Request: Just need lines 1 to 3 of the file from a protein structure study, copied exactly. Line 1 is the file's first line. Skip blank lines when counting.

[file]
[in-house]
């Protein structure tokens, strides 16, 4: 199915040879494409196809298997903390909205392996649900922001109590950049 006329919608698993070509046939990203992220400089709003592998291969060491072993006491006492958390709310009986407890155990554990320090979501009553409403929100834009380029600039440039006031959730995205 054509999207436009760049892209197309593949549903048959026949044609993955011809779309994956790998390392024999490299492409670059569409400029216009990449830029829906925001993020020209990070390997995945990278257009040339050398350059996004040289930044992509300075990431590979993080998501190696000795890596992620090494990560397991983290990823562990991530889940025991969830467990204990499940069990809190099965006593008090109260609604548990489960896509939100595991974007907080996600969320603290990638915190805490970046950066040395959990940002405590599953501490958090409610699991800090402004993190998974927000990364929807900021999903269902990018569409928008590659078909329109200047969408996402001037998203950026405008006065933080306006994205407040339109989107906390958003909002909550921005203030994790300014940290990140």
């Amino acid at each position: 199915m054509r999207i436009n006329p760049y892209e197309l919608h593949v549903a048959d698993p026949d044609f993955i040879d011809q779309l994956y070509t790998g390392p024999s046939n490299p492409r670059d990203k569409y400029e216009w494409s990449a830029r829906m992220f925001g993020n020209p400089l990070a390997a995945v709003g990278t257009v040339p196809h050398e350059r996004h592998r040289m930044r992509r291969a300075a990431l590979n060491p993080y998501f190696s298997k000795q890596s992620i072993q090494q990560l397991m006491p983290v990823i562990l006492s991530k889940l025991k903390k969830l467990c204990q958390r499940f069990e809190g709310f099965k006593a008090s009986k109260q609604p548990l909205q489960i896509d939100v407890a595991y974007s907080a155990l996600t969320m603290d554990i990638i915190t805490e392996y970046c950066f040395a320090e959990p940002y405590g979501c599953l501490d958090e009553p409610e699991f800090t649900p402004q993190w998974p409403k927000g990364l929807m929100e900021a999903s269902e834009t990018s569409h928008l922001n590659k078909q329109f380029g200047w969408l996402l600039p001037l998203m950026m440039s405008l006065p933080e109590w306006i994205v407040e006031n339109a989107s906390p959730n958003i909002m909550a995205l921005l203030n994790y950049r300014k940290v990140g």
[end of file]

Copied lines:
[in-house]
């Protein structure tokens, strides 16, 4: 199915040879494409196809298997903390909205392996649900922001109590950049 006329919608698993070509046939990203992220400089709003592998291969060491072993006491006492958390709310009986407890155990554990320090979501009553409403929100834009380029600039440039006031959730995205 054509999207436009760049892209197309593949549903048959026949044609993955011809779309994956790998390392024999490299492409670059569409400029216009990449830029829906925001993020020209990070390997995945990278257009040339050398350059996004040289930044992509300075990431590979993080998501190696000795890596992620090494990560397991983290990823562990991530889940025991969830467990204990499940069990809190099965006593008090109260609604548990489960896509939100595991974007907080996600969320603290990638915190805490970046950066040395959990940002405590599953501490958090409610699991800090402004993190998974927000990364929807900021999903269902990018569409928008590659078909329109200047969408996402001037998203950026405008006065933080306006994205407040339109989107906390958003909002909550921005203030994790300014940290990140």
């Amino acid at each position: 199915m054509r999207i436009n006329p760049y892209e197309l919608h593949v549903a048959d698993p026949d044609f993955i040879d011809q779309l994956y070509t790998g390392p024999s046939n490299p492409r670059d990203k569409y400029e216009w494409s990449a830029r829906m992220f925001g993020n020209p400089l990070a390997a995945v709003g990278t257009v040339p196809h050398e350059r996004h592998r040289m930044r992509r291969a300075a990431l590979n060491p993080y998501f190696s298997k000795q890596s992620i072993q090494q990560l397991m006491p983290v990823i562990l006492s991530k889940l025991k903390k969830l467990c204990q958390r499940f069990e809190g709310f099965k006593a008090s009986k109260q609604p548990l909205q489960i896509d939100v407890a595991y974007s907080a155990l996600t969320m603290d554990i990638i915190t805490e392996y970046c950066f040395a320090e959990p940002y405590g979501c599953l501490d958090e009553p409610e699991f800090t649900p402004q993190w998974p409403k927000g990364l929807m929100e900021a999903s269902e834009t990018s569409h928008l922001n590659k078909q329109f380029g200047w969408l996402l600039p001037l998203m950026m440039s405008l006065p933080e109590w306006i994205v407040e006031n339109a989107s906390p959730n958003i909002m909550a995205l921005l203030n994790y950049r300014k940290v990140g």